Pashinyan seeks explanations from Lukashenka

Nikol Pashinyan, Armenia’s acting prime minister, said Friday that he was going to demand explanations from Alyaksandr Lukashenka for telling Azerbaijan’s ambassador the details of a recent session of the Collective Security Council of the Collective Security Treaty Organization (CSTO) in Astana, Kazakhstan.

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“Our foreign ministry has already expressed concerns,” Mr. Pashinyan told reporters in Yerevan. “That was a closed-door meeting of a military-political bloc, at which the heads of member states held discussions. The session was held behind the scenes, which means that it was a closed conversation among the allies. And I am surprised that a person who has been head of state for about 30 years behaves like that. Of course, I have to demand explanations from the president of Belarus, and not only from the president of Belarus.” 

Mr. Pashinyan noted that he was also going to demand explanations from the president of Kazakhstan, Nursultan Nazarbayev, who revealed after the CSTO summit that a representative of Belarus would be appointed CSTO secretary general. 

“No one had the right to make such an announcement because CSTO decisions are made by consensus, and we clearly expressed our position. Since there is no consensus, no one has the right to make such an announcement,” Mr. Pashinyan said. 

He noted that he had raised the issue during his telephone conversation with the Russian president earlier in the day.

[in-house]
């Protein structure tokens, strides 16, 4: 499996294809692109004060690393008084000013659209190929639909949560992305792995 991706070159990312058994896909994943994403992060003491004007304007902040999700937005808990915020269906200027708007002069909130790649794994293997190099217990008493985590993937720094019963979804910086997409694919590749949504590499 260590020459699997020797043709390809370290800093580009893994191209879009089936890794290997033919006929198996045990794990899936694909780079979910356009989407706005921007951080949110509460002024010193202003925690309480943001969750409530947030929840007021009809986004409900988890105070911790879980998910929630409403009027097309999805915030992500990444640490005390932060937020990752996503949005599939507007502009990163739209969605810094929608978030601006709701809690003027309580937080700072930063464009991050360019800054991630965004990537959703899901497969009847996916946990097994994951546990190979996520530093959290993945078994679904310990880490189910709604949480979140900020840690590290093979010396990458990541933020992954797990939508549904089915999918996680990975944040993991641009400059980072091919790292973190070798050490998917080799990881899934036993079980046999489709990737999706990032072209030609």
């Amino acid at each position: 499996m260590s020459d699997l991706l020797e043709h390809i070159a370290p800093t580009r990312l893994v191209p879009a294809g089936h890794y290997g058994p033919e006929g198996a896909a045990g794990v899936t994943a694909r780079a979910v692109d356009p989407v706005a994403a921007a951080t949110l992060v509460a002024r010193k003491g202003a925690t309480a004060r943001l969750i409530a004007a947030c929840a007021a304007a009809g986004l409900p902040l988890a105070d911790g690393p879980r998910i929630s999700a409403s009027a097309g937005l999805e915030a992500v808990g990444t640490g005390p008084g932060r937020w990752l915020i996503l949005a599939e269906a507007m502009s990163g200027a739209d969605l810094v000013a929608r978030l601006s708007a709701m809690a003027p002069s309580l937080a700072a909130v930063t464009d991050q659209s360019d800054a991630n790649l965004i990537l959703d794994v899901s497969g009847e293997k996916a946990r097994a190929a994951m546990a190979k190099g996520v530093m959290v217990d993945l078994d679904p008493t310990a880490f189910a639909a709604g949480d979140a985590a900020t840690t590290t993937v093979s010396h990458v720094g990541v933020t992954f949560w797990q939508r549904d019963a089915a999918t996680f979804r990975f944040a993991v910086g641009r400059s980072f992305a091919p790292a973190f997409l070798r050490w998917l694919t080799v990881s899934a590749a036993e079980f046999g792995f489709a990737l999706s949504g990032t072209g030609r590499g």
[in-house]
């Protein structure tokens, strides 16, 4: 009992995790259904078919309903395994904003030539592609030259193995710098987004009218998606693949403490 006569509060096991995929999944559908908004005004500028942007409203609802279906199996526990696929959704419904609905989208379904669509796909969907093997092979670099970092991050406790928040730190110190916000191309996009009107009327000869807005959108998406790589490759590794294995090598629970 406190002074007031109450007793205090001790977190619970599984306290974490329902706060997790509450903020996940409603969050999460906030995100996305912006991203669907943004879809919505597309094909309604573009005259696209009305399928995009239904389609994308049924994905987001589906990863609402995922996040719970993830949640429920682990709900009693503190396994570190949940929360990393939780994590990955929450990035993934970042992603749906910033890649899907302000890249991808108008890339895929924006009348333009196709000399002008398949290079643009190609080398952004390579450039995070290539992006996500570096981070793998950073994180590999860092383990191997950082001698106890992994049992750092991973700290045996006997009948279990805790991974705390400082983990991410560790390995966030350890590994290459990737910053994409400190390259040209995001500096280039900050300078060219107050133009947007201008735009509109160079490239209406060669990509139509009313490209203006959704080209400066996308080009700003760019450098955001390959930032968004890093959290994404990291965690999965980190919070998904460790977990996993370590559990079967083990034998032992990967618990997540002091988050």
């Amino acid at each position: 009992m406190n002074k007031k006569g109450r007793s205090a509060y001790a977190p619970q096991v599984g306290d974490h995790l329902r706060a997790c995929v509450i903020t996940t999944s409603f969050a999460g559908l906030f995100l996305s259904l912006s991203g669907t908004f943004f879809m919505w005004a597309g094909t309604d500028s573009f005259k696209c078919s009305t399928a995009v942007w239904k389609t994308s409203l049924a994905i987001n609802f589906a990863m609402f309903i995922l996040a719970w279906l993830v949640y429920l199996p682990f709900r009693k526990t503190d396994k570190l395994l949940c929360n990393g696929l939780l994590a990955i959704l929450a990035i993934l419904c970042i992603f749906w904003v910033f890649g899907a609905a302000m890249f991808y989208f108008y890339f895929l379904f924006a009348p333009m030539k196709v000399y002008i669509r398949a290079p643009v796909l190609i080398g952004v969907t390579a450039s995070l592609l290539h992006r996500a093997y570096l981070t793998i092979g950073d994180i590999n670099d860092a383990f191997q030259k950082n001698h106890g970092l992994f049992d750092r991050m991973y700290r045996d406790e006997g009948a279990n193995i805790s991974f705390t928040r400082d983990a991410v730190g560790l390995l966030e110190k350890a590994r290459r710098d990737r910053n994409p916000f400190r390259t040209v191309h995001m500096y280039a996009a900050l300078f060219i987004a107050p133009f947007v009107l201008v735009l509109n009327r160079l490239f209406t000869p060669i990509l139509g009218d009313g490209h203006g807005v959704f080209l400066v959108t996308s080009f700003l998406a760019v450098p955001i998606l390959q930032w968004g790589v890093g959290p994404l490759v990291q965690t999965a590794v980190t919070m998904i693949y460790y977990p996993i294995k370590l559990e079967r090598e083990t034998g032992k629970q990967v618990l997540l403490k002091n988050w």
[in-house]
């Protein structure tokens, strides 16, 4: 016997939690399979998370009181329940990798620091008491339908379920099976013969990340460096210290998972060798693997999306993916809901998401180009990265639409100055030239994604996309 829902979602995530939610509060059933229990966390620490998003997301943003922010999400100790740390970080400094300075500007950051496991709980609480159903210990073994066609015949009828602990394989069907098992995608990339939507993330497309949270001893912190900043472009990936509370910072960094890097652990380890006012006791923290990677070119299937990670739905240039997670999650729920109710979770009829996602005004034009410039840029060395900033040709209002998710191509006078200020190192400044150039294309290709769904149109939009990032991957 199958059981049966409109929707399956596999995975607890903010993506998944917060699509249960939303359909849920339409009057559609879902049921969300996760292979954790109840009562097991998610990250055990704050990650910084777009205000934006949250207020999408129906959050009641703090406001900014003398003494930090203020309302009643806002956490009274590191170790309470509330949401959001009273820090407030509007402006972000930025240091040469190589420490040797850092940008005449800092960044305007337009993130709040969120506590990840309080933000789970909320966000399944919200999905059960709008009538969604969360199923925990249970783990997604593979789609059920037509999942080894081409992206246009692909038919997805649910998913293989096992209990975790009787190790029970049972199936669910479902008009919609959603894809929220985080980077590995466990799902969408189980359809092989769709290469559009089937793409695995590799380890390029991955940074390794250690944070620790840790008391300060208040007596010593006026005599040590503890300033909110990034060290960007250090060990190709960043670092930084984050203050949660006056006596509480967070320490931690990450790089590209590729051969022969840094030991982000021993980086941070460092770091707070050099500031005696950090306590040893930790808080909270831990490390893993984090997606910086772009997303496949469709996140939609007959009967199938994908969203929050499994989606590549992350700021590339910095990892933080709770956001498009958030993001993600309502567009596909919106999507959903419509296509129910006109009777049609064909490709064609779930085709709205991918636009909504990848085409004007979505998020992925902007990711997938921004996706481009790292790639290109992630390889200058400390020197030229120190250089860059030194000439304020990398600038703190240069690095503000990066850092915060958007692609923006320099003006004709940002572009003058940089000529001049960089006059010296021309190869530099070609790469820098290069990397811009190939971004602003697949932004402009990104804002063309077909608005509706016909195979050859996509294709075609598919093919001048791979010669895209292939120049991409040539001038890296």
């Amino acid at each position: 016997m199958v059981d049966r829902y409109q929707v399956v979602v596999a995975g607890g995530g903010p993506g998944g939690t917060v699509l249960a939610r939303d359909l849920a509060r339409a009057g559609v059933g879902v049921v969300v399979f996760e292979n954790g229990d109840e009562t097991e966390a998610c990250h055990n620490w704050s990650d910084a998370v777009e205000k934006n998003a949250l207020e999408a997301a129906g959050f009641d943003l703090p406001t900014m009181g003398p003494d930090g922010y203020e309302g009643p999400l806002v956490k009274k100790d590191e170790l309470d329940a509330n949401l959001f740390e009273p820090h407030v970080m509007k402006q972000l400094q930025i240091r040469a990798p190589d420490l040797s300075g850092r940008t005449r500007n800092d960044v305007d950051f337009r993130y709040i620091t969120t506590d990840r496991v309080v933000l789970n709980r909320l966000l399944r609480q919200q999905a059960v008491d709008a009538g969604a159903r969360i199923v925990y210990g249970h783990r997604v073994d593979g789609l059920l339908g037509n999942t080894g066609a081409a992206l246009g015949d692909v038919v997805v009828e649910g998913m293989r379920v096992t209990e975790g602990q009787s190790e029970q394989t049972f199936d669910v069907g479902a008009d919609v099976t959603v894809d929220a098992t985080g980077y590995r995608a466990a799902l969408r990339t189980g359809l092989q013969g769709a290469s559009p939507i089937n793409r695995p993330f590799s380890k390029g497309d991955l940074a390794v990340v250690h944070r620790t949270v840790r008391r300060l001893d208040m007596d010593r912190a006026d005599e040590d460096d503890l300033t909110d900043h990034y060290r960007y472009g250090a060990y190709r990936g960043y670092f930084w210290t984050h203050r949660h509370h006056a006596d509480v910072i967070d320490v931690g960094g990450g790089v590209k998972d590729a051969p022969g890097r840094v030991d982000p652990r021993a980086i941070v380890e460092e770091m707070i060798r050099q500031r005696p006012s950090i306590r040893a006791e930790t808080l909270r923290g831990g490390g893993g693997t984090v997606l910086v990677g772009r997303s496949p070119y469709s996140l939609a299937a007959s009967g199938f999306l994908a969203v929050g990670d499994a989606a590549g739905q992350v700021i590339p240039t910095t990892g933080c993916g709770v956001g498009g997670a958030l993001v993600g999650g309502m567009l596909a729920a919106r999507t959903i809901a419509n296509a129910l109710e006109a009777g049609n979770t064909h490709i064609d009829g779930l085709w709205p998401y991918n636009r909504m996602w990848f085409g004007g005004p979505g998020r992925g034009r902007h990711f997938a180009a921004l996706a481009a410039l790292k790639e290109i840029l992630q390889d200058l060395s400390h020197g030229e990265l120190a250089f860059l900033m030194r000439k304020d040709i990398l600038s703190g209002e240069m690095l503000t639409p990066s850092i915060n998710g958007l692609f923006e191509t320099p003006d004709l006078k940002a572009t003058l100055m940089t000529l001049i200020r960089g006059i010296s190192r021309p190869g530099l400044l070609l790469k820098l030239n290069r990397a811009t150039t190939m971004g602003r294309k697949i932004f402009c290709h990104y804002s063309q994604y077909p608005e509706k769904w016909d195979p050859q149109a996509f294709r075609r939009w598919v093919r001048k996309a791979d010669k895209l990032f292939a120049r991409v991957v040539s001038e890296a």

While meeting with Latif Gandilov, the Azerbaijani ambassador to Belarus, on November 12, Mr. Lukashenka informed him about the results of the CSTO summit and noted that he was surprised at some media outlets’ speculation that the summit focused on the appointment of a new CSTO secretary general. 

“Yes, we discussed the issue, but it took us probably 15 minutes,” Mr. Lukashenka said. 

According to him, most time was spent discussing the political situation around the CSTO member states. Issues concerning the political situation within the CSTO were also discussed, but only if they were raised by representatives of one country or another, he said. 

In particular, he said that Mr. Pashinyan spoke about Armenia’s upcoming parliamentary elections, scheduled for December 9. 

According to Mr. Lukashenka, he told those present about the results of the Munich Security Conference’s Core Group Meeting in Minsk, the First Forum of Regions of Belarus and Ukraine in Homyel and the Fifth Forum of Regions of Belarus and Russia in Mahilyow. 

“Other presidents did the same and provided information about what was happening in their countries,” Mr. Lukashenka said. “There was nothing extraordinary.” 

He said that there were many options with regard to the appointment of a new CSTO secretary general. 

“This doesn’t mean that we infringed on Armenia, and that somebody won and somebody lost,” he said. “The thing is that Nikol Pashinyan simply needs to sort things out because his country currently chairs both the EAEU – our economic alliance – and the CSTO. This is a very large workload for a country that is in a transition period. Will Armenia be able to cope with it? If Nikol Pashinyan figures this out and gives us an answer, the issue [of the appointment of a new CSTO secretary general] will be decided in Saint Petersburg.” 

Mr. Lukashenka pointed out that Belarus was the next country in alphabetical order. 

“Today I have three candidacies that I can propose for the post of CSTO secretary general,” he said. 

A new CSTO secretary general is expected to be appointed at the Organization’s summit in Russia’s Saint Petersburg on December 6. 

The previous CSTO secretary general, Yuri Khachaturov, was recalled by Armenia on November 2. 

General Khachaturov, who was chief of staff of the Armenian Armed Forces from 2008 to 2016, has been charged by the new Armenian authorities with an attempted state coup, along with former President Robert Kocharyan.